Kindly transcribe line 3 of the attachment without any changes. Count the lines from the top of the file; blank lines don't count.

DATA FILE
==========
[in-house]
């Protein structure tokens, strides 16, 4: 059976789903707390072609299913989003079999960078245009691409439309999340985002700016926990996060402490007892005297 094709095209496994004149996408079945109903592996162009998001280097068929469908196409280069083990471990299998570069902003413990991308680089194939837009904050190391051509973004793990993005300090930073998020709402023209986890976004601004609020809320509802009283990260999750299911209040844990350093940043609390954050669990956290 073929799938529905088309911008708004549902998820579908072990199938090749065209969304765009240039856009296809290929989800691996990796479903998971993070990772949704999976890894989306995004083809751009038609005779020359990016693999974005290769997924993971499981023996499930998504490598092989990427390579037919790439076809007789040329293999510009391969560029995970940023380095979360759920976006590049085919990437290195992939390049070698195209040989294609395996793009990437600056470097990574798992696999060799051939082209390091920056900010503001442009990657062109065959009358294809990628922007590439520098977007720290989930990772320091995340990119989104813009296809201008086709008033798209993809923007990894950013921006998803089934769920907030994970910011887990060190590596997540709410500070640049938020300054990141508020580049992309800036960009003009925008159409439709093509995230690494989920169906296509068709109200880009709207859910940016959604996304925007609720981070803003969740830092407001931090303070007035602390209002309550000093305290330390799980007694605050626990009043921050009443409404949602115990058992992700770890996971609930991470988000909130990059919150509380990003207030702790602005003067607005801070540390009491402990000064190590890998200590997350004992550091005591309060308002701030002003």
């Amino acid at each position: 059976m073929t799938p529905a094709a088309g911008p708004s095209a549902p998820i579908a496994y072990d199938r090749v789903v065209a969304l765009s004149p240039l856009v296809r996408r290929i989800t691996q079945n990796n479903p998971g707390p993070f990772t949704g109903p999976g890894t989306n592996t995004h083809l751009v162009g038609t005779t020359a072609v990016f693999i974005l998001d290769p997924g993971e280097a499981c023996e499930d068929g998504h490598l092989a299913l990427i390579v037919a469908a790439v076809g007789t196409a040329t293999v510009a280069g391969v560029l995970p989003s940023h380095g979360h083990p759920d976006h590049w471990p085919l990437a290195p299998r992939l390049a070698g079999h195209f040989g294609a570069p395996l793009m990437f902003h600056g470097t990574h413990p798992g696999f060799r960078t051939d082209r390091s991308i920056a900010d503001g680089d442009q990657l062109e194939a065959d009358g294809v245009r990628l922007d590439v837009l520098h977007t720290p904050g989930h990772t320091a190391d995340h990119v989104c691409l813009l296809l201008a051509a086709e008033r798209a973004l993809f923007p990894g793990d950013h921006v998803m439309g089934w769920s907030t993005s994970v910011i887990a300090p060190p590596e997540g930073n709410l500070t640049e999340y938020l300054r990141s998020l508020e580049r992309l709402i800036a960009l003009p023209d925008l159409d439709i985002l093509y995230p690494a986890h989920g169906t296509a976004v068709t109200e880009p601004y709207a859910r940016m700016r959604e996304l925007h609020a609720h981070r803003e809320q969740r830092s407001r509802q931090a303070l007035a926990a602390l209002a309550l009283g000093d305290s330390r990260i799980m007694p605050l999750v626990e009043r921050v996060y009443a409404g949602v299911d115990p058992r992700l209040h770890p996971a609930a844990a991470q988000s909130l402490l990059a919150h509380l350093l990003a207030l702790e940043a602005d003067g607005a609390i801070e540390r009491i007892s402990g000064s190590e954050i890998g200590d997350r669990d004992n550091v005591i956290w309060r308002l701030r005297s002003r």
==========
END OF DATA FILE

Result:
């Amino acid at each position: 059976m073929t799938p529905a094709a088309g911008p708004s095209a549902p998820i579908a496994y072990d199938r090749v789903v065209a969304l765009s004149p240039l856009v296809r996408r290929i989800t691996q079945n990796n479903p998971g707390p993070f990772t949704g109903p999976g890894t989306n592996t995004h083809l751009v162009g038609t005779t020359a072609v990016f693999i974005l998001d290769p997924g993971e280097a499981c023996e499930d068929g998504h490598l092989a299913l990427i390579v037919a469908a790439v076809g007789t196409a040329t293999v510009a280069g391969v560029l995970p989003s940023h380095g979360h083990p759920d976006h590049w471990p085919l990437a290195p299998r992939l390049a070698g079999h195209f040989g294609a570069p395996l793009m990437f902003h600056g470097t990574h413990p798992g696999f060799r960078t051939d082209r390091s991308i920056a900010d503001g680089d442009q990657l062109e194939a065959d009358g294809v245009r990628l922007d590439v837009l520098h977007t720290p904050g989930h990772t320091a190391d995340h990119v989104c691409l813009l296809l201008a051509a086709e008033r798209a973004l993809f923007p990894g793990d950013h921006v998803m439309g089934w769920s907030t993005s994970v910011i887990a300090p060190p590596e997540g930073n709410l500070t640049e999340y938020l300054r990141s998020l508020e580049r992309l709402i800036a960009l003009p023209d925008l159409d439709i985002l093509y995230p690494a986890h989920g169906t296509a976004v068709t109200e880009p601004y709207a859910r940016m700016r959604e996304l925007h609020a609720h981070r803003e809320q969740r830092s407001r509802q931090a303070l007035a926990a602390l209002a309550l009283g000093d305290s330390r990260i799980m007694p605050l999750v626990e009043r921050v996060y009443a409404g949602v299911d115990p058992r992700l209040h770890p996971a609930a844990a991470q988000s909130l402490l990059a919150h509380l350093l990003a207030l702790e940043a602005d003067g607005a609390i801070e540390r009491i007892s402990g000064s190590e954050i890998g200590d997350r669990d004992n550091v005591i956290w309060r308002l701030r005297s002003r």